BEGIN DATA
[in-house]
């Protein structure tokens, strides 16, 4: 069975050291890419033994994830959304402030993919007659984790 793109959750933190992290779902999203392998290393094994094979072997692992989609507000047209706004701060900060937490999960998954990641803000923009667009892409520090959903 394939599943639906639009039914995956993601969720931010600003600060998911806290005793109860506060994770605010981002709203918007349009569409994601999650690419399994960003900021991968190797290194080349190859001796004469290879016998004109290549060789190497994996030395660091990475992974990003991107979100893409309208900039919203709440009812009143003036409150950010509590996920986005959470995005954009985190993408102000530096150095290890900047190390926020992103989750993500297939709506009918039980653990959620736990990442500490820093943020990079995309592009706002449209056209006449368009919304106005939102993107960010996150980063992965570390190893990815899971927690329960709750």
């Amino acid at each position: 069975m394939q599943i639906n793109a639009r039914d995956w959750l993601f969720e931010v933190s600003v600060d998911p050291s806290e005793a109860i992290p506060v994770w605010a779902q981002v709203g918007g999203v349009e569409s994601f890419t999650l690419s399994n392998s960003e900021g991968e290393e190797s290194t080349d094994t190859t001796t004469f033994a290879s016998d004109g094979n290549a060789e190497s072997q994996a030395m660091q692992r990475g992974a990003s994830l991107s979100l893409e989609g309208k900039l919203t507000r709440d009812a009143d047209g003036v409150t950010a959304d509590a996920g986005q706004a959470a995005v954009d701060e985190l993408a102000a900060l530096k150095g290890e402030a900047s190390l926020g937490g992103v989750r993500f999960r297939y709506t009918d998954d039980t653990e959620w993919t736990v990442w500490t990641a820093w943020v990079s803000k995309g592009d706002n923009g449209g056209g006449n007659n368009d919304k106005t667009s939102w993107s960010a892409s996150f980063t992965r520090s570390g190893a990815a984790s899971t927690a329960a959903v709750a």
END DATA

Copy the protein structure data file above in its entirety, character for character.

[in-house]
């Protein structure tokens, strides 16, 4: 069975050291890419033994994830959304402030993919007659984790 793109959750933190992290779902999203392998290393094994094979072997692992989609507000047209706004701060900060937490999960998954990641803000923009667009892409520090959903 394939599943639906639009039914995956993601969720931010600003600060998911806290005793109860506060994770605010981002709203918007349009569409994601999650690419399994960003900021991968190797290194080349190859001796004469290879016998004109290549060789190497994996030395660091990475992974990003991107979100893409309208900039919203709440009812009143003036409150950010509590996920986005959470995005954009985190993408102000530096150095290890900047190390926020992103989750993500297939709506009918039980653990959620736990990442500490820093943020990079995309592009706002449209056209006449368009919304106005939102993107960010996150980063992965570390190893990815899971927690329960709750």
């Amino acid at each position: 069975m394939q599943i639906n793109a639009r039914d995956w959750l993601f969720e931010v933190s600003v600060d998911p050291s806290e005793a109860i992290p506060v994770w605010a779902q981002v709203g918007g999203v349009e569409s994601f890419t999650l690419s399994n392998s960003e900021g991968e290393e190797s290194t080349d094994t190859t001796t004469f033994a290879s016998d004109g094979n290549a060789e190497s072997q994996a030395m660091q692992r990475g992974a990003s994830l991107s979100l893409e989609g309208k900039l919203t507000r709440d009812a009143d047209g003036v409150t950010a959304d509590a996920g986005q706004a959470a995005v954009d701060e985190l993408a102000a900060l530096k150095g290890e402030a900047s190390l926020g937490g992103v989750r993500f999960r297939y709506t009918d998954d039980t653990e959620w993919t736990v990442w500490t990641a820093w943020v990079s803000k995309g592009d706002n923009g449209g056209g006449n007659n368009d919304k106005t667009s939102w993107s960010a892409s996150f980063t992965r520090s570390g190893a990815a984790s899971t927690a329960a959903v709750a």